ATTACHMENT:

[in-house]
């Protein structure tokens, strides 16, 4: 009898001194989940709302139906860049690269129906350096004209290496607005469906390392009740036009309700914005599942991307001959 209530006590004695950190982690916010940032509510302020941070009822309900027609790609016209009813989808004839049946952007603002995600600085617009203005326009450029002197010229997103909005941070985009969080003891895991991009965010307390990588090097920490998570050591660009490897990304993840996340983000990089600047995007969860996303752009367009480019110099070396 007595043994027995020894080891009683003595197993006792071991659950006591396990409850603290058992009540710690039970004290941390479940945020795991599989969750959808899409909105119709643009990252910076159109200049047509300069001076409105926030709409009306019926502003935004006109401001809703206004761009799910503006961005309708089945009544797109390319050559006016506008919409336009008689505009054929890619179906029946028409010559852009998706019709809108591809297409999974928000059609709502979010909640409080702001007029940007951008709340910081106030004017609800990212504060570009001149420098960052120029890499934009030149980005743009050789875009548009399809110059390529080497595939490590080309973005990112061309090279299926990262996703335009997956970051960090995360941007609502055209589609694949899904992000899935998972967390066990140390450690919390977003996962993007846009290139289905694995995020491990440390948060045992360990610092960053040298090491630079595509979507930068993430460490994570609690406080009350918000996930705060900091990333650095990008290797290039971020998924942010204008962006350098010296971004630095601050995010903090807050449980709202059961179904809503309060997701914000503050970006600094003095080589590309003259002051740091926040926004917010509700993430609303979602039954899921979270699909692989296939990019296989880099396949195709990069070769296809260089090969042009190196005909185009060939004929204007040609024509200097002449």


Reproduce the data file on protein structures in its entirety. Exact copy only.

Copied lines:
[in-house]
């Protein structure tokens, strides 16, 4: 009898001194989940709302139906860049690269129906350096004209290496607005469906390392009740036009309700914005599942991307001959 209530006590004695950190982690916010940032509510302020941070009822309900027609790609016209009813989808004839049946952007603002995600600085617009203005326009450029002197010229997103909005941070985009969080003891895991991009965010307390990588090097920490998570050591660009490897990304993840996340983000990089600047995007969860996303752009367009480019110099070396 007595043994027995020894080891009683003595197993006792071991659950006591396990409850603290058992009540710690039970004290941390479940945020795991599989969750959808899409909105119709643009990252910076159109200049047509300069001076409105926030709409009306019926502003935004006109401001809703206004761009799910503006961005309708089945009544797109390319050559006016506008919409336009008689505009054929890619179906029946028409010559852009998706019709809108591809297409999974928000059609709502979010909640409080702001007029940007951008709340910081106030004017609800990212504060570009001149420098960052120029890499934009030149980005743009050789875009548009399809110059390529080497595939490590080309973005990112061309090279299926990262996703335009997956970051960090995360941007609502055209589609694949899904992000899935998972967390066990140390450690919390977003996962993007846009290139289905694995995020491990440390948060045992360990610092960053040298090491630079595509979507930068993430460490994570609690406080009350918000996930705060900091990333650095990008290797290039971020998924942010204008962006350098010296971004630095601050995010903090807050449980709202059961179904809503309060997701914000503050970006600094003095080589590309003259002051740091926040926004917010509700993430609303979602039954899921979270699909692989296939990019296989880099396949195709990069070769296809260089090969042009190196005909185009060939004929204007040609024509200097002449």